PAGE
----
I'm not against any of the above it it serves a legitimate thematic purpose... er, excuse me a moment... Hmmmmm...
Oh, all right! We all know it can't! It's absurd overkill! Damn...
The hero is dead.
I quit! I can't draw any more!
No, wait. That's not right. Heh. Just another hallucination. The hero lives! Whew! Believe me, I scared me more than I scared you!
What should scare us all is that an industry with such creative potential as ours is plagued by speculators and hucksters who sneer at the notion that graphic storytelling is an art form, who cynically reject any values beyond the purely economic. Many vapidly believe that the artistic cream is defined by market success!
Desperate clutching at booty results in brutish themes and a dwindling number of real heroes. Fast and easy market share is found in violent, cynical anti-heroes wallowing in gore because it's easier to dream small than to dream big.
Actors, writers, artists, and fans find villains fun. But many heroes are now emulating villains! It's easier and more fun to play games in which snarling, monumental egos fight with huge killing machines in their hands than to examine our own motives thoughtfully. Without heroism, we don't care if the beaten "scumbag" at our feet is a true villain or not, it's only virtual reality, another movie, or "just a comic book!"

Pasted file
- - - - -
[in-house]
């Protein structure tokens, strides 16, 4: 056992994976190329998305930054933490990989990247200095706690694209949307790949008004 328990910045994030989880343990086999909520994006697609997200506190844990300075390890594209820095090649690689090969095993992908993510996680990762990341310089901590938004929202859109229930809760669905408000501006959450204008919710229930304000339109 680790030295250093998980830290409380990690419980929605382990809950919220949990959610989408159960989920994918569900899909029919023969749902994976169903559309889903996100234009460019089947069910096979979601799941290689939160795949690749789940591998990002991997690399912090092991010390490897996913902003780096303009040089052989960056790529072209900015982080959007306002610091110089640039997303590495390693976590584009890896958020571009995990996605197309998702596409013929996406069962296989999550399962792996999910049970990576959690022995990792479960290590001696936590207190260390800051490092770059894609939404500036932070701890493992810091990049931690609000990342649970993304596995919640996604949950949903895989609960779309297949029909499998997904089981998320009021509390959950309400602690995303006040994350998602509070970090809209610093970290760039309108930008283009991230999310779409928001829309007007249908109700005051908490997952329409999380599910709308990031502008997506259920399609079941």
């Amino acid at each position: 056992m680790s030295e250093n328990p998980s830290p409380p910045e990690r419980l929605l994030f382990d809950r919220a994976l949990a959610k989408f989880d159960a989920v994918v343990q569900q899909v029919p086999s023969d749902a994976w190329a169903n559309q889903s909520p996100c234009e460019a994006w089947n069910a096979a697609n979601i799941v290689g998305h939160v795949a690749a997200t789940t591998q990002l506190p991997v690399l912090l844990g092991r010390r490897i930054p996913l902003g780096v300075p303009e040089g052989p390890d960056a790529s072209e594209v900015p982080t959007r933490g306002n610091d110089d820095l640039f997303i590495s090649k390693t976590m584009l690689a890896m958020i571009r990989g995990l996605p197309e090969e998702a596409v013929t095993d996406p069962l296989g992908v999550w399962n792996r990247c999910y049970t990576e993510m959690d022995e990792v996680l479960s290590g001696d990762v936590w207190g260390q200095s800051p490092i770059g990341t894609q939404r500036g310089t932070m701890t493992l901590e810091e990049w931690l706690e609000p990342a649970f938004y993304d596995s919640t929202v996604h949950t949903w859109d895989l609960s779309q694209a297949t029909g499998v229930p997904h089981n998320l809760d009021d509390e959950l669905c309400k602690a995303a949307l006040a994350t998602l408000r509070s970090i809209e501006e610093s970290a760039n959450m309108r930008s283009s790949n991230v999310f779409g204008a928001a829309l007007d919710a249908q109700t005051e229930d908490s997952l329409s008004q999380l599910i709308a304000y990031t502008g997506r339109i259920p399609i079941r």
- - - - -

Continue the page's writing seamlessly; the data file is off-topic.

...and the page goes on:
Without heroism, there's no motivation for profound self-examination, the mark of true art. Pseudo-sophisticated anti-hero cynicism masks fear of the pain of adult responsibility. It's cheap, easy escapism, the mark of pop-culture trash. We don't deserve the technology of mass-media if we don't heroically struggle to live up to its higher potential! Don't we have a responsibility to the culture beyond economic success? Do we want a world full of selfish adult children? That's what a world without heroism would be like!
Greed motivated pop-culture is largely raising our young. And while "greed is capital, my good man" may be true to some extent (we all gotta live), it can be disastrous when obsessive. Short-sighted economic forces create systemic censorship of profundity when we really need to air controversies more thoughtfully. We need meaning over market, substance over image.
Presenting deeply shocking and disturbing images as art takes heroic efforts. Forget economic success! If it comes, it's cakefrosting. Hero-less play-violence may be fun, but it's a small dream. Heroism is more difficult: a big dream.
All truly dynamic stories are intrinsically difficult character-driven inner conflicts of self-examinations, including super-hero stories. Their "secret identities", for example, can be metaphors for our own secret inner lives, where we battle personal demons (as viscerally as artistic license allows) to maintain our true identities, connected to each other and the cosmos in moral unity.
If too many too often declare "no contest" in this moral realm, allowing to go unchallenged the notion that bigger and badder is always better, this dog-eat-dog, forget the Joneses, berseker attitude will remain the true Darkseid or Doomsday of today. Consider it an artistic challenge, a call to heroic duty, an opportunity to teach and inspire as well as entertain.
But will it sell?
Make it sell.